Ann Althouse said...

Troy: "Martyrdom for a religious idea as insanity"

You put something in quotes that no one wrote! What's with that? I referred to someone who "embraces martyrdom for religion." The act in question is the affirmative "embrace" of martyrdom, not affirmatively doing something else, with motives other than seeking martyrdom, and accepting the consequences.

I think there is a great evil in this world that comes in the form of encouraging religious believers to pursue martyrdom and understand life in terms of a hope for martyrdom. I would love to see this delegitimated.

ShadyCharacter said...

Ann, I think Troy was thrown by your use of "embrace". You seem to have meant it as someone actively going out with the intention of becomming a martyr - i.e. going to Rome wanting to be fed to the lions or stapping on a belt and intentionally blowing oneself up.

However, "embrace" is often used by Christians to mean "accept" in the context of martyrdom. A Christian goes to Rome to preach and willingly dies (embraces martyrdom) rather than recant.

Your deviation from the traditional usage made it look as if you were implying that it would be a "useful idea" to hold that anyone willing to die for their beliefs should be considered insane.

ShadyCharacter said...

Would "pursue" in place of "embrace" in your original formulation accurately describe what you are getting at?

Troy said...

Ann, You're right. I misinterpreted what I thouht was a quote. Sorry.

I would use "embrace" as "accepting" in a Christian -- "embrace" means affirmatively seeking in the Islamo-radical version. That second one seems insane.

Sorry again.

Ann Althouse said...

I considered "pursue" and then "seek" before I decided on "embrace." I used "embrace" deliberately to include what the judges conceived of Rahman as doing, which ties to the "insanity" theory that I'm hoping will carry over to the other context.

I do respect the people who have held to their beliefs even in the face of death. Obviously, I don't think Rahman is insane, but I'd like to be able to say something like: If you think Rahman is insane, then you must think these suicide bombers are insane.

ShadyCharacter said...

Ann, that's an interesting idea, but it would only work if Muslims considered an executed apostate to be a martyr. Being willing to die for an obvious lie (Christianity) would not be seen as in any way corresponding to a willingness to die for an obvious truty (Islam).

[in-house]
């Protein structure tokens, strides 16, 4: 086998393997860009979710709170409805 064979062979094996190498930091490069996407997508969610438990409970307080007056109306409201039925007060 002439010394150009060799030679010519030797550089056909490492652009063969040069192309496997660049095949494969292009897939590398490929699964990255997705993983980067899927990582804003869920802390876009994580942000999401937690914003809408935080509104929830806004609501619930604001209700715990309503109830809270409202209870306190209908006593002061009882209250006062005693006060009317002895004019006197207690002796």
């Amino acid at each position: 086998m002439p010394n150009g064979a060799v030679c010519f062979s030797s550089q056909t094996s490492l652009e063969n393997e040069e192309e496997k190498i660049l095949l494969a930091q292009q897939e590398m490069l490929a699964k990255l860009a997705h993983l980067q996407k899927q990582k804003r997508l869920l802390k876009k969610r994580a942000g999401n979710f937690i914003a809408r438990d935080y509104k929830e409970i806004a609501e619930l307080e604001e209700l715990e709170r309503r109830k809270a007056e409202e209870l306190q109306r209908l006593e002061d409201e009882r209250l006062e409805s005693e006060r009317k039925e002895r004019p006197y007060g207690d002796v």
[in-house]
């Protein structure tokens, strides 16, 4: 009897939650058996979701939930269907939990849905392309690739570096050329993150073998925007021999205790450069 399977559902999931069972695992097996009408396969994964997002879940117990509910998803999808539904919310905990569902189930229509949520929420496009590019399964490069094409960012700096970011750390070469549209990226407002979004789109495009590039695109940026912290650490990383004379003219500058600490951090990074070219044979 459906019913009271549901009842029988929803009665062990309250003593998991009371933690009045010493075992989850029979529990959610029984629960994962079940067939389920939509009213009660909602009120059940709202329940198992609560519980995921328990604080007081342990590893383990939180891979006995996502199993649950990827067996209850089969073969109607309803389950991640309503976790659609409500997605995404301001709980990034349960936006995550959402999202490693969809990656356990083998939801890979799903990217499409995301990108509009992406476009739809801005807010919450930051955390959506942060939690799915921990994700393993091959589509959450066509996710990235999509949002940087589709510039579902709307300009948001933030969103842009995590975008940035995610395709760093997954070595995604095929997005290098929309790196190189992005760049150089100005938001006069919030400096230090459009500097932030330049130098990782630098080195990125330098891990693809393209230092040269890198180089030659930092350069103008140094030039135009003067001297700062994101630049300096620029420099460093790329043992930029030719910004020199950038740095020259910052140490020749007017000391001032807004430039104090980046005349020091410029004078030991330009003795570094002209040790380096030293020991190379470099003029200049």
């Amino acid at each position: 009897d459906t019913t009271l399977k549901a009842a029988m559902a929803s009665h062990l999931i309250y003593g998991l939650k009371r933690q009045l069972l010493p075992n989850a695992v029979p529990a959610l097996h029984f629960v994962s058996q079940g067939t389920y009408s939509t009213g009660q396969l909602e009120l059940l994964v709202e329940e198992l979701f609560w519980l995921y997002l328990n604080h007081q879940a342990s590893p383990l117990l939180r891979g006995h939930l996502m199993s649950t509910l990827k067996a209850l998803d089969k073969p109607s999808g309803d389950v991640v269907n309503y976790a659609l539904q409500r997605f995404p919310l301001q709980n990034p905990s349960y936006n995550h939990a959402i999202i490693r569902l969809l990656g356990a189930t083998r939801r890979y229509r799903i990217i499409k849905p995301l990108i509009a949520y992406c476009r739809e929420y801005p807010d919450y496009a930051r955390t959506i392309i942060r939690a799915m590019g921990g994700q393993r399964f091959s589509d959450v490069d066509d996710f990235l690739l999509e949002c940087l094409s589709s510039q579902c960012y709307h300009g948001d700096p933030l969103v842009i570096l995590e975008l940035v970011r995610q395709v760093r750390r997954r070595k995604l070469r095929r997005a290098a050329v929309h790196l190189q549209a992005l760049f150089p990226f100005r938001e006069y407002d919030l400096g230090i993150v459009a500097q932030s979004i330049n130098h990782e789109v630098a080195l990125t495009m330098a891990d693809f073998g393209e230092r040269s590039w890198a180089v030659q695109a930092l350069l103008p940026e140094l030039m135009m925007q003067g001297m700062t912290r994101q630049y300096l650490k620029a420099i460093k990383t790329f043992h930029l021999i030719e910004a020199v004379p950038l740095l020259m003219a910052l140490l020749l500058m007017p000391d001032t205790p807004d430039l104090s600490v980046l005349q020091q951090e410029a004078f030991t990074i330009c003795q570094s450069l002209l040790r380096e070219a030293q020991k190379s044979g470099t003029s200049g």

Charles Chapman said...

"I'd like to be able to say something like: If you think Rahman is insane, then you must think these suicide bombers are insane."

That will never happen. It assumes a degree of equality of religion and reciprocity that has no basis in the Quar'an or elsewhere in Islam. As a result, it would be a grave mistake to make policy on that basis.

The people we are dealing with are prefectly capable of making what, for them given the dicates of Islam, are rational distinctions. Allowing oneself to be killed rather than reconvert from Christianity to Islam? Insane. Blowing oneself up in order to also kill infidels who have insulted the Prophet by drawing critical cartoons of him? Not only obviously sane, but highly comendable.

In addition, while it was expedient, I find this easy out of accepting the forumla that Rahman was insane for refusing to renounce his faith in order to save his life to be deeply insulting not only to Rahman, but to Christians everywhere. Also, incredibly cowardly and short-sighted. We simply put off the critical issue for what? A day? A week? A month? A year? What happens with the next Rahman?

Or did we conviently push the issue under the radar for all time? I'm sure the Islamists in Afghanistan have learned their lesson. Do not officially prosecute the next convert to Christianity. Simply issue a religious fatwa and have him "unofficially" stoned to death.

Won't we be proud.

reader_iam said...

Ponder this:

He said the only way for Rahman to survive would be to go into exile.

But at Hossainia Mosque, one of the largest Shiite places of worship in Kabul, Said Mirhossain Nasri said Rahman must be barred from leaving the country.

"If he is allowed to live in the West, then others will claim to be Christian so they can, too," he said. "He must be hanged." [Emphasis added.]

The clerics said they were angry with the United States and other countries for pushing for Rahman's freedom.

From this news article.

Unknown said...

It's a step forward, not an unmitigated triumph over evil. A few years ago, no nation could have brought pressure to bear on this judge. Now, whether the Islamists like it or not, their country is a member of the world community how. Hutwa bi hutwa, step by step--let's not despair that Rome wasn't built in a day.

nk said...

Please see my apology and further comments at Prawfsblawg.

Ann Althouse said...

Thanks, NK.